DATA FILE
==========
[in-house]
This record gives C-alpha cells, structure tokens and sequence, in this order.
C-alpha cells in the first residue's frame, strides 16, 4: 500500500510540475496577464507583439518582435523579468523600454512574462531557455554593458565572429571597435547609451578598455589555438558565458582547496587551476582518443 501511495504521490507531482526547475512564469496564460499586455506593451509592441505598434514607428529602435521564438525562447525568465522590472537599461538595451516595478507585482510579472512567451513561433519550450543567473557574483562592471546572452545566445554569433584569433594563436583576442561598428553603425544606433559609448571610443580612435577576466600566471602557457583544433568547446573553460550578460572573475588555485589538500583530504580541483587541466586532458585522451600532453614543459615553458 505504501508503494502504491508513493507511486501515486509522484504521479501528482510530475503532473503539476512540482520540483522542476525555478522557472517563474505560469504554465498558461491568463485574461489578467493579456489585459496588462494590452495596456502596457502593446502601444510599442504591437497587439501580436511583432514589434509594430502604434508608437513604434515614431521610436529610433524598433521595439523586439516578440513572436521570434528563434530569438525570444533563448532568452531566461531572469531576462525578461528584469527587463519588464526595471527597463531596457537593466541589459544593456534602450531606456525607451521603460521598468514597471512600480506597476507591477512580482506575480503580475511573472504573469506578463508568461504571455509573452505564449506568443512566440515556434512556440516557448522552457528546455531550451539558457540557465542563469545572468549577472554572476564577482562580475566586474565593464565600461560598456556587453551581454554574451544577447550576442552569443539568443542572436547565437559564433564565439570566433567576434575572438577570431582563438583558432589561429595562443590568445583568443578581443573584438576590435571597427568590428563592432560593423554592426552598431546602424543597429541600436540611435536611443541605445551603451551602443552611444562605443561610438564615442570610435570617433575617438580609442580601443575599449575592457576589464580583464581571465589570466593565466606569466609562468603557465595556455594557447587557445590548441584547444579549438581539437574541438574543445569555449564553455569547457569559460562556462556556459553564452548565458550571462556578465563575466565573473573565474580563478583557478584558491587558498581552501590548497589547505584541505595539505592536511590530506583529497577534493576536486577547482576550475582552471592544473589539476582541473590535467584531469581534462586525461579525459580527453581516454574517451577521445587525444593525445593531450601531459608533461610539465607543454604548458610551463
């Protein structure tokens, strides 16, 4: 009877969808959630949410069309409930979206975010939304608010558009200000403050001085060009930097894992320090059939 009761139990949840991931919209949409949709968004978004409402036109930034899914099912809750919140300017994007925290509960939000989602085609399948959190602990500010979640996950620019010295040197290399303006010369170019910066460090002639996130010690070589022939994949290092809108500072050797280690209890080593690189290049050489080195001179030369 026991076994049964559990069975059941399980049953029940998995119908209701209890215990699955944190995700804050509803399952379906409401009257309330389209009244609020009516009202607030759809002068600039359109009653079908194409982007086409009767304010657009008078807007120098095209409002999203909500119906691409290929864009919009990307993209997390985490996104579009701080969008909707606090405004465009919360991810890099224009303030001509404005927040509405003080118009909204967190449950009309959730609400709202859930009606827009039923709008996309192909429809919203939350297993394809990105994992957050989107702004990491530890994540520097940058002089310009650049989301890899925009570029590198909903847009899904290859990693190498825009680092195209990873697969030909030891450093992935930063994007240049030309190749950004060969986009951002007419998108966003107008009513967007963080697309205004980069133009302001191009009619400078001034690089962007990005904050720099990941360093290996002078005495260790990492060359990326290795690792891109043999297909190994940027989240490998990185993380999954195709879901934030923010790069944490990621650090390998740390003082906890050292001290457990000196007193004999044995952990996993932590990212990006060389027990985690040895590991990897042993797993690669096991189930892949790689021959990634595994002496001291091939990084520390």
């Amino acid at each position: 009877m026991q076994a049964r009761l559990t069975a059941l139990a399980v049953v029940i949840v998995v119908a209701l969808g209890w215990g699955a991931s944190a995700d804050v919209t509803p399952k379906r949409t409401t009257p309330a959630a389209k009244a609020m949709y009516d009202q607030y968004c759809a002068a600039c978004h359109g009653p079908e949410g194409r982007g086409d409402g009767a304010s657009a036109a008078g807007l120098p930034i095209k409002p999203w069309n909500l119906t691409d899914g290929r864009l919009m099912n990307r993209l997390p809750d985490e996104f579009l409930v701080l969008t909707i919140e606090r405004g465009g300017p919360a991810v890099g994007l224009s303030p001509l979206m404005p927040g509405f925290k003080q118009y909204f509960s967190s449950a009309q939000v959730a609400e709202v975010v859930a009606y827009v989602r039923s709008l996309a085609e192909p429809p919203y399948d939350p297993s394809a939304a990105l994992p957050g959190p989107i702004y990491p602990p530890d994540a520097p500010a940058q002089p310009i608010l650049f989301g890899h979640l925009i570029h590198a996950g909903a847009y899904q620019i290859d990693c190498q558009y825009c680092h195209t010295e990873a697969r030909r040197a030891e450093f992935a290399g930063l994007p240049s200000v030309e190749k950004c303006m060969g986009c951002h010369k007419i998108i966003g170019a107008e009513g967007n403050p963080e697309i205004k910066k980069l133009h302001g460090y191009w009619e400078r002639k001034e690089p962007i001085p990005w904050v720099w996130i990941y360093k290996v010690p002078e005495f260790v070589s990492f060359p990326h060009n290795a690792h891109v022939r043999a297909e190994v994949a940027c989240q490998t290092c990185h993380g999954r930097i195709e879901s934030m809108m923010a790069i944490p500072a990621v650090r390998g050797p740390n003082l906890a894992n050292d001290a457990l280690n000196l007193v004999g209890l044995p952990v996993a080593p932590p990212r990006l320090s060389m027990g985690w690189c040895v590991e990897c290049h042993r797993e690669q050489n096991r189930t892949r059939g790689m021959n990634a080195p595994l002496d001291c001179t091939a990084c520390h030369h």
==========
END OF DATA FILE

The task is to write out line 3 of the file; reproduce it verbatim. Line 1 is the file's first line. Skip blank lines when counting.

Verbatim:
C-alpha cells in the first residue's frame, strides 16, 4: 500500500510540475496577464507583439518582435523579468523600454512574462531557455554593458565572429571597435547609451578598455589555438558565458582547496587551476582518443 501511495504521490507531482526547475512564469496564460499586455506593451509592441505598434514607428529602435521564438525562447525568465522590472537599461538595451516595478507585482510579472512567451513561433519550450543567473557574483562592471546572452545566445554569433584569433594563436583576442561598428553603425544606433559609448571610443580612435577576466600566471602557457583544433568547446573553460550578460572573475588555485589538500583530504580541483587541466586532458585522451600532453614543459615553458 505504501508503494502504491508513493507511486501515486509522484504521479501528482510530475503532473503539476512540482520540483522542476525555478522557472517563474505560469504554465498558461491568463485574461489578467493579456489585459496588462494590452495596456502596457502593446502601444510599442504591437497587439501580436511583432514589434509594430502604434508608437513604434515614431521610436529610433524598433521595439523586439516578440513572436521570434528563434530569438525570444533563448532568452531566461531572469531576462525578461528584469527587463519588464526595471527597463531596457537593466541589459544593456534602450531606456525607451521603460521598468514597471512600480506597476507591477512580482506575480503580475511573472504573469506578463508568461504571455509573452505564449506568443512566440515556434512556440516557448522552457528546455531550451539558457540557465542563469545572468549577472554572476564577482562580475566586474565593464565600461560598456556587453551581454554574451544577447550576442552569443539568443542572436547565437559564433564565439570566433567576434575572438577570431582563438583558432589561429595562443590568445583568443578581443573584438576590435571597427568590428563592432560593423554592426552598431546602424543597429541600436540611435536611443541605445551603451551602443552611444562605443561610438564615442570610435570617433575617438580609442580601443575599449575592457576589464580583464581571465589570466593565466606569466609562468603557465595556455594557447587557445590548441584547444579549438581539437574541438574543445569555449564553455569547457569559460562556462556556459553564452548565458550571462556578465563575466565573473573565474580563478583557478584558491587558498581552501590548497589547505584541505595539505592536511590530506583529497577534493576536486577547482576550475582552471592544473589539476582541473590535467584531469581534462586525461579525459580527453581516454574517451577521445587525444593525445593531450601531459608533461610539465607543454604548458610551463